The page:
The project is an Archaeological and Material Centre on the coast of Stonar Lake, Thanet. By establishing an understanding of ever-lasting translation in archaeology and geology, it explores alternative ways of reading the land on which we built, such as soil pigmentation, enactment of ground excavations, and uncovering of ethnographic traces.
Analytical ground surveying drawings and materially charged models create a dialog between the spatial, and anthropological relationships in an ecology of land economy. Building construction and inhabitation negotiate the transition between enclosed spaces and open terrain, newly built form and preexisting landscape, activated through human occupation.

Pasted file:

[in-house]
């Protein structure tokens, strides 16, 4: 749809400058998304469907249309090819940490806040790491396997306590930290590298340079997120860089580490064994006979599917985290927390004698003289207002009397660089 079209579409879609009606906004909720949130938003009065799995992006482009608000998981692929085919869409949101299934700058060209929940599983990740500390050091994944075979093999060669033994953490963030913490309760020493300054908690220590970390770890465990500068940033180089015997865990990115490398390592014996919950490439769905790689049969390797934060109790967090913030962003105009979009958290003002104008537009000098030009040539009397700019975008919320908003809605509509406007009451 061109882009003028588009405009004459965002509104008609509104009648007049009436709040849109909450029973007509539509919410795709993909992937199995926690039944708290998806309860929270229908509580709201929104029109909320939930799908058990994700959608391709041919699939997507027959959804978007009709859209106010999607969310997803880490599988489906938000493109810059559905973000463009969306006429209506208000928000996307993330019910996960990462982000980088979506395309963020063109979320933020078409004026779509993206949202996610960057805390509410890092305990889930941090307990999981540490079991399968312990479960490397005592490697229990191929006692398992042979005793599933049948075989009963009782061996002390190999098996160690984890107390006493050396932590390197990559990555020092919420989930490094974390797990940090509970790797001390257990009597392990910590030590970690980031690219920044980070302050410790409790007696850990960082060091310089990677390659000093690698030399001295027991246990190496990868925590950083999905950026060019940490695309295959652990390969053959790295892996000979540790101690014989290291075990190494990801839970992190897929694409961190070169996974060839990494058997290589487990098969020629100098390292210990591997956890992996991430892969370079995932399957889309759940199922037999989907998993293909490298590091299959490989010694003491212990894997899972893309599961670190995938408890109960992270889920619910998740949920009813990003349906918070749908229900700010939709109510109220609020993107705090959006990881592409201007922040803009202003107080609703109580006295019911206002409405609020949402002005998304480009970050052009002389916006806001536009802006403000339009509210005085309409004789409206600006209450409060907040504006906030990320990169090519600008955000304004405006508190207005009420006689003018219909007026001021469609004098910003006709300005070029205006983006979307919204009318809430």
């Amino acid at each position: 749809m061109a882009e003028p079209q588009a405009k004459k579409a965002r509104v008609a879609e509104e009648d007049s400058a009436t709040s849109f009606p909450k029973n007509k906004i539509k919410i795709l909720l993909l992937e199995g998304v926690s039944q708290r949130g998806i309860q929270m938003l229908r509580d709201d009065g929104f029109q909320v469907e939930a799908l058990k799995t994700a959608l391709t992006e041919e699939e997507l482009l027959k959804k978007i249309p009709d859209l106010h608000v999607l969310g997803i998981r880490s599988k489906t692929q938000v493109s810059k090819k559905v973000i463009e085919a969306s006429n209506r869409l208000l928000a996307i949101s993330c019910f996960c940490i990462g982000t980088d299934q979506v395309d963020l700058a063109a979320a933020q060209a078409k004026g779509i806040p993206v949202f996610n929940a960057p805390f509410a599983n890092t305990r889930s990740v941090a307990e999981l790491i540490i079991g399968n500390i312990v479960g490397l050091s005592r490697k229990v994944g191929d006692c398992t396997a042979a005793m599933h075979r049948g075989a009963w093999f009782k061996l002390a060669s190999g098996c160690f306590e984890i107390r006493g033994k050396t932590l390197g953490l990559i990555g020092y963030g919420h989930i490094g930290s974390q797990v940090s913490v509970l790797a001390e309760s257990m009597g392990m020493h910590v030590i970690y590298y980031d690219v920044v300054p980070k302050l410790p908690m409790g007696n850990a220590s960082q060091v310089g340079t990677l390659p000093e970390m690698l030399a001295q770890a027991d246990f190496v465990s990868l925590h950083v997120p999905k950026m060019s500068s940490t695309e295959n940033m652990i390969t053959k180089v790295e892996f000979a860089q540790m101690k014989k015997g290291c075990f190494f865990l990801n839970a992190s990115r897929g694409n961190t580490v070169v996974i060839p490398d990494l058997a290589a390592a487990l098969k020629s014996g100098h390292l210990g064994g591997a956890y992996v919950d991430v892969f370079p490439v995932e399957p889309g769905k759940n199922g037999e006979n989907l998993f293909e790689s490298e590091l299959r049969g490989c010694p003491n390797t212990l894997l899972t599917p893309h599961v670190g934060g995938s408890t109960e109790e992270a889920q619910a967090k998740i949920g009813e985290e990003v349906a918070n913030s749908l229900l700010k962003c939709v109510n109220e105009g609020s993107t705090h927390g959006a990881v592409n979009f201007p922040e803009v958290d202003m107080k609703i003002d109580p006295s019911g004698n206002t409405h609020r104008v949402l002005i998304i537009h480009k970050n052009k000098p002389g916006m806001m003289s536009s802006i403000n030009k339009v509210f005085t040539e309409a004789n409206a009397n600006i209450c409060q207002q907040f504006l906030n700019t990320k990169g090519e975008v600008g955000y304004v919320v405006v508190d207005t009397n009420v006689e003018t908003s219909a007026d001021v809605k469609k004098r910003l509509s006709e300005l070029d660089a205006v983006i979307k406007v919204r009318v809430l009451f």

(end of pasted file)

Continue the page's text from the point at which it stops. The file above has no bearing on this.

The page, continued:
The lake coastline becomes a stage for communal acts of building over time, beginning with x-raying the ground and uncovering its sediments. Processing local clay deposits, gathering ashes, producing ceramic glazes, assembling timber scaffolding for kiln construction, and firing ceramic modules and tiles create a canopy over three contemporary longhouses. Both excavating (enfolding) the land and tiling (covering) laid floor platforms and roof cladding mediate the space between earthworks and roof-works. This open-ended system of interlocking ceramics, fired clay and raw soil, growing as a mosaic of earthworks, is built as inhabited architecture today and imagined as archaeological artifacts of a future landscape.